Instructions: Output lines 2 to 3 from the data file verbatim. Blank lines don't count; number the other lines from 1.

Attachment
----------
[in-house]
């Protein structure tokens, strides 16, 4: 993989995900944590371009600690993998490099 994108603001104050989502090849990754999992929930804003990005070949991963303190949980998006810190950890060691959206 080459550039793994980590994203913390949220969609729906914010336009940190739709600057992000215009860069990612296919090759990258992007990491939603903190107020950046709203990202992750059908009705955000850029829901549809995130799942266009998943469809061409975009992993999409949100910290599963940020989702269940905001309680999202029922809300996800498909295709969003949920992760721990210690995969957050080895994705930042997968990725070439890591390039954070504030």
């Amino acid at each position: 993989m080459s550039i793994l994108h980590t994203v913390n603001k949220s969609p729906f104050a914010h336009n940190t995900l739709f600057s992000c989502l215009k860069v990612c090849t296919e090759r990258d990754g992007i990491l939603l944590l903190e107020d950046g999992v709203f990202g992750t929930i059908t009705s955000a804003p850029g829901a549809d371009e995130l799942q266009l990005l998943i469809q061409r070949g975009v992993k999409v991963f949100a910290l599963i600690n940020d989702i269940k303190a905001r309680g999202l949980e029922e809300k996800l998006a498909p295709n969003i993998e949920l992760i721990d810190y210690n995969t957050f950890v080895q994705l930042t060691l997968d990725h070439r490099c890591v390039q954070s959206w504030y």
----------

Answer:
């Protein structure tokens, strides 16, 4: 993989995900944590371009600690993998490099 994108603001104050989502090849990754999992929930804003990005070949991963303190949980998006810190950890060691959206 080459550039793994980590994203913390949220969609729906914010336009940190739709600057992000215009860069990612296919090759990258992007990491939603903190107020950046709203990202992750059908009705955000850029829901549809995130799942266009998943469809061409975009992993999409949100910290599963940020989702269940905001309680999202029922809300996800498909295709969003949920992760721990210690995969957050080895994705930042997968990725070439890591390039954070504030």
């Amino acid at each position: 993989m080459s550039i793994l994108h980590t994203v913390n603001k949220s969609p729906f104050a914010h336009n940190t995900l739709f600057s992000c989502l215009k860069v990612c090849t296919e090759r990258d990754g992007i990491l939603l944590l903190e107020d950046g999992v709203f990202g992750t929930i059908t009705s955000a804003p850029g829901a549809d371009e995130l799942q266009l990005l998943i469809q061409r070949g975009v992993k999409v991963f949100a910290l599963i600690n940020d989702i269940k303190a905001r309680g999202l949980e029922e809300k996800l998006a498909p295709n969003i993998e949920l992760i721990d810190y210690n995969t957050f950890v080895q994705l930042t060691l997968d990725h070439r490099c890591v390039q954070s959206w504030y």